Protein is not a popular subject. Most “nutrition-talk” revolves around carbohydrates—sugar and starch, to be specific, because they impact metabolic conditions that are a very real concern for many horse owners. We also talk about fat—types of fat, essential fatty acids, omega 3s, you know the terms—because horses require a daily supply of essential fatty acids and they also benefit from fat to fulfill high energy needs for weight gain and exercise.
But protein? Just check the “percent crude protein” and figure it’s enough, right? Not necessarily. There’s a lot more to it than that. To guide you, let’s start by looking at what happens to the protein in your forages and feeds, when your horse eats it.
Proteins in the feed are digested down to amino acids. There are 22 individual amino acids—“building blocks” your horse’s cells put together to create new proteins. There are literally hundreds of proteins in his body, all of which rely on not only enough total protein, but enough amino acid variability.
Forages have protein, but their variability is limited; they have lots of some amino acids and not much of others. If a single type of grass as hay or pasture is the only protein source in your horse’s diet, the pool of amino acids available to your horse’s body will be deficient in several amino acids, making it difficult for him to stay healthy.
Think of it like a beaded necklace
Imagine a bowl full of red, blue, yellow and green beads. You want to make a long necklace with a very specific color pattern. As you progress in stringing this necklace, you notice that you’ve run out of yellow beads. Uh oh, now you cannot make the necklace you planned. You either get more yellow beads, or you end up with a bracelet instead of a necklace!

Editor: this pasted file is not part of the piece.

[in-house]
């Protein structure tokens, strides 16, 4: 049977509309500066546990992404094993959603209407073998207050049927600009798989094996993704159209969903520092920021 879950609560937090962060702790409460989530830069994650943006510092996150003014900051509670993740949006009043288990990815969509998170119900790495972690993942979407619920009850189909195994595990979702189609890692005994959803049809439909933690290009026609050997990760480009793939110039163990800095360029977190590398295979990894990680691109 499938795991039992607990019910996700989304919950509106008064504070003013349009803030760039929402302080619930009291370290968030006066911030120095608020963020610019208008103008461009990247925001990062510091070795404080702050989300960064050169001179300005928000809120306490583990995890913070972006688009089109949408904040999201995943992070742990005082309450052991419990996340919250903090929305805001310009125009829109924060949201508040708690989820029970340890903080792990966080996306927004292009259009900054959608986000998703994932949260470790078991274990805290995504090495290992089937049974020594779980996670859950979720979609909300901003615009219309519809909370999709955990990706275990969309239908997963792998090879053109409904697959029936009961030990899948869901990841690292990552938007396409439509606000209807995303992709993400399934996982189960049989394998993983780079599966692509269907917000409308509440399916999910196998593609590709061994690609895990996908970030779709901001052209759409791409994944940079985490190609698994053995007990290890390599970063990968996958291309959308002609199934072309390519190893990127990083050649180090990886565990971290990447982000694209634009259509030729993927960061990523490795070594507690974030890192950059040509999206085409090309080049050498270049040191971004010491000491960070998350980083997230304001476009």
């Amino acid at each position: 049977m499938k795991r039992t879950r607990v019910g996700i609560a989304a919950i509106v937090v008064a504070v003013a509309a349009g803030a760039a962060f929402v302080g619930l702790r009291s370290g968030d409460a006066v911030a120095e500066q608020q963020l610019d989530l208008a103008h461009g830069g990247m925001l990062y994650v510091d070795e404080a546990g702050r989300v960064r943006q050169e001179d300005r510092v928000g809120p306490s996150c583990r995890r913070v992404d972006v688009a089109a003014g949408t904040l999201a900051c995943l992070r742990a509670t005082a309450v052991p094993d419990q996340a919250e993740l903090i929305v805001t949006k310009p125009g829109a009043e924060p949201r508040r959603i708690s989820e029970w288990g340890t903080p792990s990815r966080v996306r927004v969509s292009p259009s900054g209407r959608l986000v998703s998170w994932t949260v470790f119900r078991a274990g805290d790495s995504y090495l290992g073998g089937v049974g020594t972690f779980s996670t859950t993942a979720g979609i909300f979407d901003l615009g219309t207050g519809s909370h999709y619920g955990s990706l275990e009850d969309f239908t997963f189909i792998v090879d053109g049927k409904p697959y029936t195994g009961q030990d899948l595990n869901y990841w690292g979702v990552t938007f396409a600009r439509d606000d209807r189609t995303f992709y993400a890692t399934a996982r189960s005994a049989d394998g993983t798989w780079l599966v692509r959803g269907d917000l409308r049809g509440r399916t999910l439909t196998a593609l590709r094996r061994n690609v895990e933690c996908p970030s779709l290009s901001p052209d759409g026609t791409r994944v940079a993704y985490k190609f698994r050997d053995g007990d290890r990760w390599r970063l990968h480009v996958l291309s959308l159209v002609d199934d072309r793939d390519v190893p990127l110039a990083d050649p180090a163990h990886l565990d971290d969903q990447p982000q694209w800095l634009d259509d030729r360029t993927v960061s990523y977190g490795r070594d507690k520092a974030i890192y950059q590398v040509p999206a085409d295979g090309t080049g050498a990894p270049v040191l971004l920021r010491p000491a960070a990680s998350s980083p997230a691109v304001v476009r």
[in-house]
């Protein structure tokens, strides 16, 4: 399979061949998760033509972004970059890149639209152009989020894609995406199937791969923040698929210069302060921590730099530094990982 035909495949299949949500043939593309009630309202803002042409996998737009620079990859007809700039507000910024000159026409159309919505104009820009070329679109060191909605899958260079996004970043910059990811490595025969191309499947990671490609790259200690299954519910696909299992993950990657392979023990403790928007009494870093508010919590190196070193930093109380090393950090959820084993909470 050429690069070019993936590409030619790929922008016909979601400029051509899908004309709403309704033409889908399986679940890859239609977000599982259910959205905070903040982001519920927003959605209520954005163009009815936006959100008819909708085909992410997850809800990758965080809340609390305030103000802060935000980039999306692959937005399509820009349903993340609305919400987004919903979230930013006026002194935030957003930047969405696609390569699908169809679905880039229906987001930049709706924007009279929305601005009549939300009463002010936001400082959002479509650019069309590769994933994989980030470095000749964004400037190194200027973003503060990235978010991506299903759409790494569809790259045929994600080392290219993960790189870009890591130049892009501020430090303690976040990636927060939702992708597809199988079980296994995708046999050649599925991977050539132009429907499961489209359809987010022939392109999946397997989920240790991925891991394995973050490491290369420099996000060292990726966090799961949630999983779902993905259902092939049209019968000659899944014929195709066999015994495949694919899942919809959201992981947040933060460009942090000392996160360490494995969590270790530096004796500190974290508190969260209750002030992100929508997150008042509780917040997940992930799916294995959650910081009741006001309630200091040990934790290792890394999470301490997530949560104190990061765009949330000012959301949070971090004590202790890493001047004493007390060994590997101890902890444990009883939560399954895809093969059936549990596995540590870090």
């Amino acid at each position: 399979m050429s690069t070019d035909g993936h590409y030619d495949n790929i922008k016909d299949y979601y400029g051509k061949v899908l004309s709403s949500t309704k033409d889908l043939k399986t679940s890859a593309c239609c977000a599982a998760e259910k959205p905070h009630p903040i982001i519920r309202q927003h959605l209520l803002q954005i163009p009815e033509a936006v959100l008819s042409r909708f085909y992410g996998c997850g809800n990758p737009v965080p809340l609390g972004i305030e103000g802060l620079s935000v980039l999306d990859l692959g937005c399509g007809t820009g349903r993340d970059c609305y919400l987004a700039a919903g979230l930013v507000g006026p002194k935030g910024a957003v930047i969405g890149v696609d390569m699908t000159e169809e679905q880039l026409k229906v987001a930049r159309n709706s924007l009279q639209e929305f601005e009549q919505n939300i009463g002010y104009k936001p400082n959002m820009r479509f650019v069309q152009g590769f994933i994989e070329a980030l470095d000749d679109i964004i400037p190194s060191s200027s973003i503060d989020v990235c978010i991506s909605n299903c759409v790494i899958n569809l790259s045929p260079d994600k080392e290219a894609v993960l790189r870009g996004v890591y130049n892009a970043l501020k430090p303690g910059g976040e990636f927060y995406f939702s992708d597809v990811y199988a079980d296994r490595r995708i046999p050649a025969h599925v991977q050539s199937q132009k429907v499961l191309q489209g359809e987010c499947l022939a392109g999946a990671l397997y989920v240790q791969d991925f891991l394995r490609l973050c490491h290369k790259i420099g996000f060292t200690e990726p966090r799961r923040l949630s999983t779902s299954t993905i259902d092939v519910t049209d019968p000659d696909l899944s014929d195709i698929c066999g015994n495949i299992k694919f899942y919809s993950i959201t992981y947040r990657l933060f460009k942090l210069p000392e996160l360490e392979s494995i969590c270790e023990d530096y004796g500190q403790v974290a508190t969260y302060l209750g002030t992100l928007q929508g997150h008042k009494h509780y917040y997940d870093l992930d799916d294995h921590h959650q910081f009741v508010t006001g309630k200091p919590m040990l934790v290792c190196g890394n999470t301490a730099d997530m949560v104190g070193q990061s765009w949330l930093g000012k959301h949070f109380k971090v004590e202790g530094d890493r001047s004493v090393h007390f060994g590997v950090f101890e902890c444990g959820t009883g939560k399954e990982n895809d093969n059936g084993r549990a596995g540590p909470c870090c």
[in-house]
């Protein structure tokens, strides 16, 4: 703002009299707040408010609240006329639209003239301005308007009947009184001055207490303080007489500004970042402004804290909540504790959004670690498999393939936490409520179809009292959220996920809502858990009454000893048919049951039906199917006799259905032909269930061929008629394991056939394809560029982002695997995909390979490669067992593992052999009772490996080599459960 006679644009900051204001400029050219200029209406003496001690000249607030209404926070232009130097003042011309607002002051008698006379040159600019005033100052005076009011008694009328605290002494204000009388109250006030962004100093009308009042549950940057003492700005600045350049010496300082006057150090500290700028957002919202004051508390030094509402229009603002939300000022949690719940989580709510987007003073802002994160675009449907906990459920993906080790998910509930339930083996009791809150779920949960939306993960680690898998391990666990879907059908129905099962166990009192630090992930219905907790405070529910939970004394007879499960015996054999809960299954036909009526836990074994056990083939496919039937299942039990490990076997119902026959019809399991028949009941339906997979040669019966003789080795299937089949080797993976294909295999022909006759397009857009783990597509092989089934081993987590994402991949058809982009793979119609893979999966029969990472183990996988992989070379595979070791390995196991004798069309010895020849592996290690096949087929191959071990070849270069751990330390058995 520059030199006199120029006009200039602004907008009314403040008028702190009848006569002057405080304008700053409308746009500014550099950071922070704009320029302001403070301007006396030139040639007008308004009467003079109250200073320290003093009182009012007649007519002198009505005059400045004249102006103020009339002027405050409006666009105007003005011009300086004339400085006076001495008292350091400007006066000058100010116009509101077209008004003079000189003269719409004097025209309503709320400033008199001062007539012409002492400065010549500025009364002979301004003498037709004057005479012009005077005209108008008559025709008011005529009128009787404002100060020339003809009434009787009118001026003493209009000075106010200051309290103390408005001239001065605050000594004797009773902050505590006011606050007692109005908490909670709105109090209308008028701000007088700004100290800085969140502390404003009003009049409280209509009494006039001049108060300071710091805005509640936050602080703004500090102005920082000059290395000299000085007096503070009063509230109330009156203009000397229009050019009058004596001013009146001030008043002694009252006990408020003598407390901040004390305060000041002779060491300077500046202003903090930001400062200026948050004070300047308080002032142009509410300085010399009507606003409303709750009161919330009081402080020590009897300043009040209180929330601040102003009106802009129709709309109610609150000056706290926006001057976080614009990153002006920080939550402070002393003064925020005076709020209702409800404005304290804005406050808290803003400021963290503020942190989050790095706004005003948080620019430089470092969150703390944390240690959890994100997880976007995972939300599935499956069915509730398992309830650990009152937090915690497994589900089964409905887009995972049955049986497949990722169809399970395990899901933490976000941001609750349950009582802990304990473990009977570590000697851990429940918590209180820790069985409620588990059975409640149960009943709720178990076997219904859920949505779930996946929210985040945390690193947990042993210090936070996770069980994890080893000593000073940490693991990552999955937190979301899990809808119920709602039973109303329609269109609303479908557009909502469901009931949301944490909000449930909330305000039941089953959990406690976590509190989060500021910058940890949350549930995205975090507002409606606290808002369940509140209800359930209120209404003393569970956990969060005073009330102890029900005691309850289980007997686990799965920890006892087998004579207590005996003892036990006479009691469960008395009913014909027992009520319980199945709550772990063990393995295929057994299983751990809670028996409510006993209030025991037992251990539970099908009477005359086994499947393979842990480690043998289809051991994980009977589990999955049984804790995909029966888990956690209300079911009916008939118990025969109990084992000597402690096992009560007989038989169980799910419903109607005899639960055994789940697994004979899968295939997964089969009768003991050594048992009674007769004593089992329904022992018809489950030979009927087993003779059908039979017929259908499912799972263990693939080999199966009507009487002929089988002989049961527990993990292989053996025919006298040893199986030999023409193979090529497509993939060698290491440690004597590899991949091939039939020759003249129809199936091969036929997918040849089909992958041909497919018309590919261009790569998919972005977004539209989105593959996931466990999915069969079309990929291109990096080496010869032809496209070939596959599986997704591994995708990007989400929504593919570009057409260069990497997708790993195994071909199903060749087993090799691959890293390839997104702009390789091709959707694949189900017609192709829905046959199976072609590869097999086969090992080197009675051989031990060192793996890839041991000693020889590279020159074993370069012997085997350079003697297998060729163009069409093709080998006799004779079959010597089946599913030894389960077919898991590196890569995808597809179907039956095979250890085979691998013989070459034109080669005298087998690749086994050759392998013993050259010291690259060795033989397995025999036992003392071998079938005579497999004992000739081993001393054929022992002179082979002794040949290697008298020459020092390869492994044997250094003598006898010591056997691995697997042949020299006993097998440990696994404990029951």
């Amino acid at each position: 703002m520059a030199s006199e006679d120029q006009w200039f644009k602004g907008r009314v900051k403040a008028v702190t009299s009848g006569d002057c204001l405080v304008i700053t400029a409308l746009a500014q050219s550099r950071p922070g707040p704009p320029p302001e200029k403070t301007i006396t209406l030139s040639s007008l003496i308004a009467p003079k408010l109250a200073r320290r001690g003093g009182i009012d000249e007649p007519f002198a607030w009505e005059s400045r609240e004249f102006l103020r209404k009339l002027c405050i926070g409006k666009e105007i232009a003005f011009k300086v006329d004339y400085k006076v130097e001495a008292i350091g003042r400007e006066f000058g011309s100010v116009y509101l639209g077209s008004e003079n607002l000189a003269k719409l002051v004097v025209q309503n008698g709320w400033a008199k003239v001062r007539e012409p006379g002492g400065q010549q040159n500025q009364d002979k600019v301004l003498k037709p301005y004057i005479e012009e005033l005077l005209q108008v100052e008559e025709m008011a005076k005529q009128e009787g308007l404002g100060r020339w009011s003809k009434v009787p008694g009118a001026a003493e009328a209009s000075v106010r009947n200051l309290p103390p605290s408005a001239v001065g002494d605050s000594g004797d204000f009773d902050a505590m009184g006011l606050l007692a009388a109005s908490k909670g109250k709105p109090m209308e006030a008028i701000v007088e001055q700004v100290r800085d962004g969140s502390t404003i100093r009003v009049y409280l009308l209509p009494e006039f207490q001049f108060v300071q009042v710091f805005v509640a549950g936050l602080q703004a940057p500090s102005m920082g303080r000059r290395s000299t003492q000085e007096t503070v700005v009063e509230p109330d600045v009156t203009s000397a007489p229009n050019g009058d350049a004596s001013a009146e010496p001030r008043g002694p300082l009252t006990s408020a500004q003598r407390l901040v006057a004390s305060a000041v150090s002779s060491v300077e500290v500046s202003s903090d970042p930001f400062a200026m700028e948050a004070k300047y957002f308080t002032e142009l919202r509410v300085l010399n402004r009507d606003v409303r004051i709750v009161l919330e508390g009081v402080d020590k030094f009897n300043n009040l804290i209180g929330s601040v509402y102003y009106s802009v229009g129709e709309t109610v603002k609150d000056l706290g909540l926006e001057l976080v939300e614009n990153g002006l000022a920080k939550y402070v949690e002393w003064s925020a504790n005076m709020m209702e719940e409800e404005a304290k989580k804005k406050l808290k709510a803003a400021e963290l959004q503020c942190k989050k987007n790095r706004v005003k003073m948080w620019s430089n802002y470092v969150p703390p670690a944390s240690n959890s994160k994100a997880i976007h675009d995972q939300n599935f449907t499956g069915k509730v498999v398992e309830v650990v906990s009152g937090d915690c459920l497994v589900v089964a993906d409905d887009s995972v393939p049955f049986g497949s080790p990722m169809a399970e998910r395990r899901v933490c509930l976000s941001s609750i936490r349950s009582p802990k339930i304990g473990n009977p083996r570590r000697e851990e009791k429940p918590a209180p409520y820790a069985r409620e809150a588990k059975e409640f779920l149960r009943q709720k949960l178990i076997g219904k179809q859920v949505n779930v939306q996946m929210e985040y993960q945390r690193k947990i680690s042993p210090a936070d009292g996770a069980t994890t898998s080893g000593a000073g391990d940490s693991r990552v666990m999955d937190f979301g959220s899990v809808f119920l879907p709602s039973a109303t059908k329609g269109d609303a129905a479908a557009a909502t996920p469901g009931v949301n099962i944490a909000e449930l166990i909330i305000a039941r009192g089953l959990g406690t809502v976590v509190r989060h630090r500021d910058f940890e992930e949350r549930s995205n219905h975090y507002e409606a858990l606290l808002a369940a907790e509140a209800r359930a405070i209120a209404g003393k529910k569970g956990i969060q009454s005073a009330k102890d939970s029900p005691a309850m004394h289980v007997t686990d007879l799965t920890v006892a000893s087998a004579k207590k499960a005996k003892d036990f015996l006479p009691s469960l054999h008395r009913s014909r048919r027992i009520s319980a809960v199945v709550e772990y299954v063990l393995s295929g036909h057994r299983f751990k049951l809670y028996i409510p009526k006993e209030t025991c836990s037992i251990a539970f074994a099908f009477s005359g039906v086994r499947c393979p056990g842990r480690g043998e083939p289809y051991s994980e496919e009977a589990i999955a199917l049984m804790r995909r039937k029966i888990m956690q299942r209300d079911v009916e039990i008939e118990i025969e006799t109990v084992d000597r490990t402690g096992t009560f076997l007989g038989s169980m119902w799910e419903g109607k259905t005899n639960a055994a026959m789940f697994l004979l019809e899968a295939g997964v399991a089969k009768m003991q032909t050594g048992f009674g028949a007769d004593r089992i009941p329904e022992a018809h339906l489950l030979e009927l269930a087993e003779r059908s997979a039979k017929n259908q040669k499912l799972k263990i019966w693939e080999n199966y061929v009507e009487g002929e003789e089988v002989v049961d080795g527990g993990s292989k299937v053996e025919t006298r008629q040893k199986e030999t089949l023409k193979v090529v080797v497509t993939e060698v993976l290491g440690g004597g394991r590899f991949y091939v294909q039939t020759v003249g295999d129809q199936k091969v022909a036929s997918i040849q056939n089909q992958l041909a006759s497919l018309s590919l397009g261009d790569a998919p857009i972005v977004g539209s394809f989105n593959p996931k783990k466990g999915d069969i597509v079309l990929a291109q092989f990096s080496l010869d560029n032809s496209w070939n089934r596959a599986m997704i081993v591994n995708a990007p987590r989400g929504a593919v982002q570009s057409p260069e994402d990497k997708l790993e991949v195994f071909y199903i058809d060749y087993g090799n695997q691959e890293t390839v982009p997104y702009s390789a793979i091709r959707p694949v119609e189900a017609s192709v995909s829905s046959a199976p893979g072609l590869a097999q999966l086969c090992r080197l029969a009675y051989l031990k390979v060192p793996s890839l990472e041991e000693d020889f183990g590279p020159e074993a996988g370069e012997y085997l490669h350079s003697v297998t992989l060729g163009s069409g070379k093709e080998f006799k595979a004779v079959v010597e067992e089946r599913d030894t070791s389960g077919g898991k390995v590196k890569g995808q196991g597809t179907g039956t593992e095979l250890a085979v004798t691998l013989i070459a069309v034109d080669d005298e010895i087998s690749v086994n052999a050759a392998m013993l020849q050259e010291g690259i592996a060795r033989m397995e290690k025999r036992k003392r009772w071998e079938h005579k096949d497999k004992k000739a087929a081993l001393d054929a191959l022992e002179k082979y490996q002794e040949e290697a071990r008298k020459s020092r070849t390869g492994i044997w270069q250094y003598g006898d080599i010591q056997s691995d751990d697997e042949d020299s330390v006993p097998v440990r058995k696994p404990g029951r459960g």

Protein molecules are like long, beaded chains of amino acids, in a very specific order, depending on where the protein is located. Muscle protein looks different than joint proteins. Hemoglobin in red blood cells, looks different that digestive enzymes. The DNA within each tissue’s cells dictates the order of amino acids needed to produce that specific protein. If there are enough amino acids available, the protein can be created. If not, then that tissue goes without.
And what about all those unused amino acids – those red, blue and green beads? Can’t they be saved for later in the hope that you’ll feed more “yellow beads?” Unfortunately, no. Instead, they get destroyed and cannot be used for protein synthesis. They can be used for energy, glucose production, or stored as fat, but that doesn’t meet your horse’s protein need.
What about wild horses?
Horses in a wild setting travel for miles each day, grazing on a vast assortment of feedstuffs—grasses, legumes, flowers, fruits, berries, seeds, leaves, edible weeds, shrubs, and bark, offering a mixture of nutrients, including proteins. Can we duplicate this in a domesticated setting? Not usually, unless you have many acres of untouched land. Therefore, our goal should be to improve the horse’s protein quality of the diet by offering more protein-rich feeds.
How do we know if we are creating a high-quality protein?